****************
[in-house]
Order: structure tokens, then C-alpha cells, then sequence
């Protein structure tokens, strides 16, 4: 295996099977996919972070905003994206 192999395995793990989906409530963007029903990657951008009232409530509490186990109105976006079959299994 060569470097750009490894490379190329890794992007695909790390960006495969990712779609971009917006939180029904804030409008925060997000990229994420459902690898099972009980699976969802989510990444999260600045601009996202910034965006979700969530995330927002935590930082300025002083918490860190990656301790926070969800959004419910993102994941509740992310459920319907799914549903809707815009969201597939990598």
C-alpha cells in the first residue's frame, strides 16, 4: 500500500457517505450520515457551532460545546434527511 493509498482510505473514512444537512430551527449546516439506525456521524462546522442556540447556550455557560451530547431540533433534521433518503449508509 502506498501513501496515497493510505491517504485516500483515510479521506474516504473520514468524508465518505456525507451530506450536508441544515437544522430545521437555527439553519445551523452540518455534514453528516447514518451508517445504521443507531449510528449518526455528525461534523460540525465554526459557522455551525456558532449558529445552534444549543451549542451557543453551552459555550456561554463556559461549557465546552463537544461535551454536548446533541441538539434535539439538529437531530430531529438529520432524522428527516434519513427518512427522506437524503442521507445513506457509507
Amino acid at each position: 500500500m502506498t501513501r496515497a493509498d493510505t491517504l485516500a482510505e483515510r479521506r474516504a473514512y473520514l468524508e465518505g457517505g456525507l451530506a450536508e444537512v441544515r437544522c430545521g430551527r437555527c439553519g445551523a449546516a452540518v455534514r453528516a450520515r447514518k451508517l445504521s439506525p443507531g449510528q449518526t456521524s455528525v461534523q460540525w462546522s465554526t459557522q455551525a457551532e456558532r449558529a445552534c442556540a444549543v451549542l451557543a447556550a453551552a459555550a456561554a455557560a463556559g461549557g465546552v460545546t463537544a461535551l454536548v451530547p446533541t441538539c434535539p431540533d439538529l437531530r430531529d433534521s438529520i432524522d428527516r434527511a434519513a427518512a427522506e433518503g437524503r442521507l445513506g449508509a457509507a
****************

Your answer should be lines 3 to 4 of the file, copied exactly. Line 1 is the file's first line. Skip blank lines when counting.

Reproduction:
């Protein structure tokens, strides 16, 4: 295996099977996919972070905003994206 192999395995793990989906409530963007029903990657951008009232409530509490186990109105976006079959299994 060569470097750009490894490379190329890794992007695909790390960006495969990712779609971009917006939180029904804030409008925060997000990229994420459902690898099972009980699976969802989510990444999260600045601009996202910034965006979700969530995330927002935590930082300025002083918490860190990656301790926070969800959004419910993102994941509740992310459920319907799914549903809707815009969201597939990598």
C-alpha cells in the first residue's frame, strides 16, 4: 500500500457517505450520515457551532460545546434527511 493509498482510505473514512444537512430551527449546516439506525456521524462546522442556540447556550455557560451530547431540533433534521433518503449508509 502506498501513501496515497493510505491517504485516500483515510479521506474516504473520514468524508465518505456525507451530506450536508441544515437544522430545521437555527439553519445551523452540518455534514453528516447514518451508517445504521443507531449510528449518526455528525461534523460540525465554526459557522455551525456558532449558529445552534444549543451549542451557543453551552459555550456561554463556559461549557465546552463537544461535551454536548446533541441538539434535539439538529437531530430531529438529520432524522428527516434519513427518512427522506437524503442521507445513506457509507